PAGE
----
attempted to hatch a conspiracy or two throughout the years, I can
assure you these unhappy facts did not result from any conspiracy.
They reflect a groundswell of community discontent. But over what,

The easy and immediate answers include transgressions of
journalistic ethics and breaching the so-called wall protecting
fact from opinion, news from editorials. Such concerns, I know, are
very real. But Wendy is hardly the first Santa Barbara newspaper
owner to cross these lines. T.M. Storke, the former Santa Barbara
powerbroker who owned and published the NP for decades, ran his
paper as an instrument of political power, and was not above using
his news section to smear candidates he opposed with last-minute
hit pieces. And Joe Tarrer, who was publisher when the New York
Times owned the paper, routinely inserted copy praising developer
Bill Levy despite the strenuous objections of at least one writer
covering Levy at the time. Tarrer also led the media campaign in
1990 to connect Santa Barbara to the State Water system, and
repeatedly sought to fire a reporter — unsuccessfully it turned
out — whom he deemed insufficiently supportive of that cause. Many
have noted that I myself constitute an egregious breach of The Wall
because I write opinion, news, and editorials on a regular basis.
Guilty as charged, but neither I nor The Independent have yet
sparked similar community outrage. My theory is that Wendy’s real
problems transcend journalistic ethics; they even transcend her
weird politics. Her problems are, in a way, very personal, and
sadly, all too common among those afflicted with vast wealth.

At least since the turn of the last century, Santa Barbara has
been a popular roosting ground for fat cats and plutocrats looking
for a safe harbor in which to hang and chill. For the most part,
Santa Barbara has done well by its rich folk and its rich folk have
done well by us. In recent years, however, we’ve been beset by a
new breed of wealth — individuals who seek to rearrange the basic
furniture of Santa Barbara while refusing to consult with the rest
of us about their plans. Being passionately paranoid and arrogantly
aloof, members of this new caste take great care when mixing with
the natives. Above all, they answer to no one. My theory is it all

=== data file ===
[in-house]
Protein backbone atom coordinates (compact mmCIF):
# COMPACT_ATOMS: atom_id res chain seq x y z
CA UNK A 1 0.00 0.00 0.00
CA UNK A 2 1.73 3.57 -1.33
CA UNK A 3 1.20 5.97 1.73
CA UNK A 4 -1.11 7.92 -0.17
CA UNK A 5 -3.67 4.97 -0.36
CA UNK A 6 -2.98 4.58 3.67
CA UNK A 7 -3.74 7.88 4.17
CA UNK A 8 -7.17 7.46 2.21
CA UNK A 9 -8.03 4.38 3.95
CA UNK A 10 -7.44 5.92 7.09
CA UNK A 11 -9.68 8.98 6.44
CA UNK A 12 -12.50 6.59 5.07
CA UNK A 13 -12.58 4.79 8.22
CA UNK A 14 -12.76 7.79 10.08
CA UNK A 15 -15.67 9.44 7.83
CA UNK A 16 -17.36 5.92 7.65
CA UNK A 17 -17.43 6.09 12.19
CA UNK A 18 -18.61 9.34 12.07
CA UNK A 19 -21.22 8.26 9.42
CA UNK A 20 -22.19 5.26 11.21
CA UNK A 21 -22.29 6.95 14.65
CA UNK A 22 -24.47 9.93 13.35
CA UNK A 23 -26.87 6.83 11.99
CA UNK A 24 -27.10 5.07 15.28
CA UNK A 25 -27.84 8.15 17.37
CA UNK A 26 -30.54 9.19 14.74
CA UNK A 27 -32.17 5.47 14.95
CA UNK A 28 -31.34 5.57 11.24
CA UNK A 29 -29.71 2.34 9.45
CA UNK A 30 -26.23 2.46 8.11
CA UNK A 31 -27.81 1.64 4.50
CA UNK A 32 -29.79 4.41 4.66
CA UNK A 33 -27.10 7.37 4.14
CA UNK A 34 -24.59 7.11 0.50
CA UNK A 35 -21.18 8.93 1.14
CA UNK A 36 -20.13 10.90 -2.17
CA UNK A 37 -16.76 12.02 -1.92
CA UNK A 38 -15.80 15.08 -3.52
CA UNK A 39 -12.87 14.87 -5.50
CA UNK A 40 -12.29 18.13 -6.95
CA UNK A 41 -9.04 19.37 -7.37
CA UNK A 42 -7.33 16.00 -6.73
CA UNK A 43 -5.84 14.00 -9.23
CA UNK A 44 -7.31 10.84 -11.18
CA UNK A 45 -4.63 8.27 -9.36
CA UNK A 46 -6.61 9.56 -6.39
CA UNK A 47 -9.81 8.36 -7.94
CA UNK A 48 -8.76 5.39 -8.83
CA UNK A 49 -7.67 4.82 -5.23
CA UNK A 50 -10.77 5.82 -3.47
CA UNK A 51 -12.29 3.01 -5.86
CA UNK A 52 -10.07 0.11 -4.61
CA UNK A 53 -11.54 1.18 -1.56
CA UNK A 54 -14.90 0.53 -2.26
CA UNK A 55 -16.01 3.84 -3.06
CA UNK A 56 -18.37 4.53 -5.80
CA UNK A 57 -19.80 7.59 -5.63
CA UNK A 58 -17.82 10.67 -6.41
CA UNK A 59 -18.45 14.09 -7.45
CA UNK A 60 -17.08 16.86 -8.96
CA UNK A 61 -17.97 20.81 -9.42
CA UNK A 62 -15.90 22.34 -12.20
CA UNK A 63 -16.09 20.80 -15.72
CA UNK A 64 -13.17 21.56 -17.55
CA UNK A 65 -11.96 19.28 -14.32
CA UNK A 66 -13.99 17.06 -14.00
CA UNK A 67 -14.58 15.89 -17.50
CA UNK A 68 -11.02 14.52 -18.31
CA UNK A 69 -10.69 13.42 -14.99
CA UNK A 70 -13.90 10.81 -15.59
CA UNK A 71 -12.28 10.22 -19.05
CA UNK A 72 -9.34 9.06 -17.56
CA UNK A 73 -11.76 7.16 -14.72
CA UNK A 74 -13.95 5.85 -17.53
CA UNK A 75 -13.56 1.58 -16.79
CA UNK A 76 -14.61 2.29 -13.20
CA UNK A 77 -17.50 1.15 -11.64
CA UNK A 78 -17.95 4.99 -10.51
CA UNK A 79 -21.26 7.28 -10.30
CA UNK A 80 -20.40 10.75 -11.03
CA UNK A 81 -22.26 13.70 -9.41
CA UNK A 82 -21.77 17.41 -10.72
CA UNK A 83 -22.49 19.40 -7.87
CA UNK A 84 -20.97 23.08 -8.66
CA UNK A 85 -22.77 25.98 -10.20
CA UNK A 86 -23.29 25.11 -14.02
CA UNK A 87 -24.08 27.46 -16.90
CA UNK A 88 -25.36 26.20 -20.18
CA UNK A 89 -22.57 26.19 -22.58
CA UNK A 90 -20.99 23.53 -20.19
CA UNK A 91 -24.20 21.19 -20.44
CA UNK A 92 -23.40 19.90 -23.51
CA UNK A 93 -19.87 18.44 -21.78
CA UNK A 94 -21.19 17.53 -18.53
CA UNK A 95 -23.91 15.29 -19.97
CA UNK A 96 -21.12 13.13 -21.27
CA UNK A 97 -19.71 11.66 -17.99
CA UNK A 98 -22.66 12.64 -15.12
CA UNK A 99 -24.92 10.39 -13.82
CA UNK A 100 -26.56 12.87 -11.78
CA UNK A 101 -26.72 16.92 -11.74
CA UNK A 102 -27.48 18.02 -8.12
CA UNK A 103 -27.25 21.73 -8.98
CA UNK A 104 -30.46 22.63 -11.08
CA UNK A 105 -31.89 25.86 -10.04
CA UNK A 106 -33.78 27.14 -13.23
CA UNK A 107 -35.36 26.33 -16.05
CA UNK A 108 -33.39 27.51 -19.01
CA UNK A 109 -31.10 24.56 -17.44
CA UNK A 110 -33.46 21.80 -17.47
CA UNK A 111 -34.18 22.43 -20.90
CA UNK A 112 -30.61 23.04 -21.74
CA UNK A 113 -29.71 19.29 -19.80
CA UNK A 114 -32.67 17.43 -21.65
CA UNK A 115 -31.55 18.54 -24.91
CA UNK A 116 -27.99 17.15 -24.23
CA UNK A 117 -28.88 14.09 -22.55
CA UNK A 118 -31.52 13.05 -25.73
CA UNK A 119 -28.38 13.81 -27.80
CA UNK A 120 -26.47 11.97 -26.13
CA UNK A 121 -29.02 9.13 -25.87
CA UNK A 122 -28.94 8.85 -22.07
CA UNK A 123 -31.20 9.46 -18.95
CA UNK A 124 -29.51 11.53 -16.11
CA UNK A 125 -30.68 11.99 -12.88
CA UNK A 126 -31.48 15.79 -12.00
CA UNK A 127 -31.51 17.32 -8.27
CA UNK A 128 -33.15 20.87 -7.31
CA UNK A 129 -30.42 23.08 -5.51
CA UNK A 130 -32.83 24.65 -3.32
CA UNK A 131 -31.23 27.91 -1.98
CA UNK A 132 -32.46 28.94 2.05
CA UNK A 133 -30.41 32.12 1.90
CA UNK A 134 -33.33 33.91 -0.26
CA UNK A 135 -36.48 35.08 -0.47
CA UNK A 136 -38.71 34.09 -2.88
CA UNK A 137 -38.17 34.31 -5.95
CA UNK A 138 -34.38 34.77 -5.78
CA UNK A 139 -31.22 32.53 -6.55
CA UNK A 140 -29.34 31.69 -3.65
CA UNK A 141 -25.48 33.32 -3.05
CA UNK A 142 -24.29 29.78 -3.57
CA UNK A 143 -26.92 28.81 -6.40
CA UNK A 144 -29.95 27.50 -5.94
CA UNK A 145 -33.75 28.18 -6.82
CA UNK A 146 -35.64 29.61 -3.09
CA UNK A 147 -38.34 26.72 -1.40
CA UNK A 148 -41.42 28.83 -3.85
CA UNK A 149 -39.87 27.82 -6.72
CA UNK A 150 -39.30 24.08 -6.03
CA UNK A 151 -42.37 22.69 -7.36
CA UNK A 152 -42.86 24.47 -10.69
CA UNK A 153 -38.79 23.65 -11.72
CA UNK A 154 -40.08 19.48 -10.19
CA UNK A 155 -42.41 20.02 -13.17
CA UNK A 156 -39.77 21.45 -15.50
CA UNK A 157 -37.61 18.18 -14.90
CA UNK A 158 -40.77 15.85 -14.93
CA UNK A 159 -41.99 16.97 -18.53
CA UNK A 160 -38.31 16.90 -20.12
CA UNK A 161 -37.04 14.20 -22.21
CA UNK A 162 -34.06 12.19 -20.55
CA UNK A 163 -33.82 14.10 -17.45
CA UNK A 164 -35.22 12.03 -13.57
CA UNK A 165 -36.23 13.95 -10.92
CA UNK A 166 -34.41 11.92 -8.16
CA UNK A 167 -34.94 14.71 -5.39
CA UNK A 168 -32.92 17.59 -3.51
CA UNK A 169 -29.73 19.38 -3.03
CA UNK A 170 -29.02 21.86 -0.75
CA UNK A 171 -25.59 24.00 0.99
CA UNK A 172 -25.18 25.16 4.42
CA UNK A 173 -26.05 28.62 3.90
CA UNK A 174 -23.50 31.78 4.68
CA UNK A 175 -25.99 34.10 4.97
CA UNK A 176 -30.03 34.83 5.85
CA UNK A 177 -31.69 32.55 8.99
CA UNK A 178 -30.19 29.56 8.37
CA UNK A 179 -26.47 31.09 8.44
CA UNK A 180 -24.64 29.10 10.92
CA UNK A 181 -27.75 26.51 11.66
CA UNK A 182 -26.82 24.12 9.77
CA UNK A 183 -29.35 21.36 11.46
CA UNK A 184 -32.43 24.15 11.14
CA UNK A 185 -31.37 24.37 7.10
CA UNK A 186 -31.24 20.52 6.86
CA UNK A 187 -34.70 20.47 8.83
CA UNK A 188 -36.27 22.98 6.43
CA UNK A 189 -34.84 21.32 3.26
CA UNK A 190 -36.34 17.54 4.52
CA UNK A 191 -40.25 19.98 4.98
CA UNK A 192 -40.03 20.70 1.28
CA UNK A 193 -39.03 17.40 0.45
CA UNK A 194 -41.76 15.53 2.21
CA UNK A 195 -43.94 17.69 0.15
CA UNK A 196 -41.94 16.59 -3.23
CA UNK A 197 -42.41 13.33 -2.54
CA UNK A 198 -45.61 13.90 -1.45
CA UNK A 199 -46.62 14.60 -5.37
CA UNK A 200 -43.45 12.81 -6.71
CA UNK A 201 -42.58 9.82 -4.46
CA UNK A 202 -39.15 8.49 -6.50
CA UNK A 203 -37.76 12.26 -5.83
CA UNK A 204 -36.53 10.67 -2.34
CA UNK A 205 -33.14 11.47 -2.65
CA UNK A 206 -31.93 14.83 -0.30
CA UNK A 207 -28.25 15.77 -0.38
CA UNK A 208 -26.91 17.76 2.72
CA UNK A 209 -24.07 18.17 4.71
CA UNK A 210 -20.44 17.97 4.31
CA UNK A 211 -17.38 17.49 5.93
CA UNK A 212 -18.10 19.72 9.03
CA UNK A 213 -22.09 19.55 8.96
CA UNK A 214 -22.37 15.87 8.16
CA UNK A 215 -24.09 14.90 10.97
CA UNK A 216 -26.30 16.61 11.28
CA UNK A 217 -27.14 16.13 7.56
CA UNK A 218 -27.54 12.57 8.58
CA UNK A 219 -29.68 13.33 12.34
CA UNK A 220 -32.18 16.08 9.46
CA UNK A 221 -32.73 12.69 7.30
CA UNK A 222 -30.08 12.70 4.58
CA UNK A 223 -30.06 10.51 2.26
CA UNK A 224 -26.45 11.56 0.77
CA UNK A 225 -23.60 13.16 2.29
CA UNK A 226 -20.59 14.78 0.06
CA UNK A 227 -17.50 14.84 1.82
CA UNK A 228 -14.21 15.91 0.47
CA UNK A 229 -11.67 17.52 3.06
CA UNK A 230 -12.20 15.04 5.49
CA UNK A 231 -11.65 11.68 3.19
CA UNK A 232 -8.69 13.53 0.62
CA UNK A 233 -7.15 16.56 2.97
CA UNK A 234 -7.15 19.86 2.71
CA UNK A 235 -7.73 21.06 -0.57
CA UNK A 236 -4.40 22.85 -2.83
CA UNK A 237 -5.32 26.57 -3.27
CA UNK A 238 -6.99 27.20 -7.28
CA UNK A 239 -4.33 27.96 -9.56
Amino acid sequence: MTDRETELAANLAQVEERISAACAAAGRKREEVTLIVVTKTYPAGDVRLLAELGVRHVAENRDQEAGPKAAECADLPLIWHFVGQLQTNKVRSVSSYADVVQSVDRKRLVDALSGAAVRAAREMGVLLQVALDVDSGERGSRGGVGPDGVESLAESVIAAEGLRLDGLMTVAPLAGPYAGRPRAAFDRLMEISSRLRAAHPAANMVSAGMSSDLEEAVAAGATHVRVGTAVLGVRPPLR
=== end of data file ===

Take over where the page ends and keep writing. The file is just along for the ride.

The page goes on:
started in 1992 with Texas multi-gazillionaire Michael Huffington,
who moved to Montecito to buy himself a seat in Congress. Once
elected, however, Huffington refused to answer basic questions
about his service on behalf of constituents, ordering aides to
destroy copies of his voting record and declining to tell even his
own office staff where he was. After Michael came out of the closet
as a gay man trapped in the body of a married heterosexual father,
his pathological need for privacy began to make some sense. But
what’s McCaw’s excuse?

Wendy’s been stiff-arming the community almost from the day she
bought the paper five years ago. Her editorial page writer Travis
Armstrong has delighted in insulting just about every constituent
group in town; all too often, those seeking redress by writing
letters in response have found themselves denied publication. When
a group of NP reporters and editors tried to meet with Wendy
herself a few weeks ago, they were reprimanded with suspensions.
Likewise, community leaders seeking an audience with Her Wendyness
never got to first base. When a delegation of Santa Barbara clergy
tried to buy an advertisement in the paper to express their
concerns, they were refused.

After their ad appeared in The Independent, those signing the
statement got an insulting letter from Wendy’s consort and
co-publisher Arthur von Wiesenberger. In it, the “Nipper” accuses
the ministers of being gullible dupes suckered by unscrupulous
Teamster organizers and disgruntled “so-called journalists.”
Contrast this display of in-your-face contempt with what’s now
taking place at the Los Angeles Times, which is also poised to
nose-dive into the toilet bowl of journalistic mediocrity.

The Times is under pressure from corporate owners in Chicago to
increase revenues by slashing hundreds of reporters’ jobs. When a
group of prominent community leaders wrote a manifesto urging the
Times to cut no further, the paper published their letter in last
Wednesday’s opinion section. Right next to it, management ran a
rebuttal. But at least both sides were on the same page. The
following day, the Times published a front-page news article
exploring all sides of the controversy. Here in Santa Barbara, the
NP has yet to run one substantive exploration of what’s happening
within its walls. Instead, we get incoherent spin and “letters to
our readers,” from McCaw.

Guess what? We ain’t that dumb. That Wendy and Nipper act as if
we were, I find kind of insulting. Like I said, it’s personal.


Please note this login is to submit events or press releases. Use this page here to login for your Independent subscription

Not a member? Sign up here.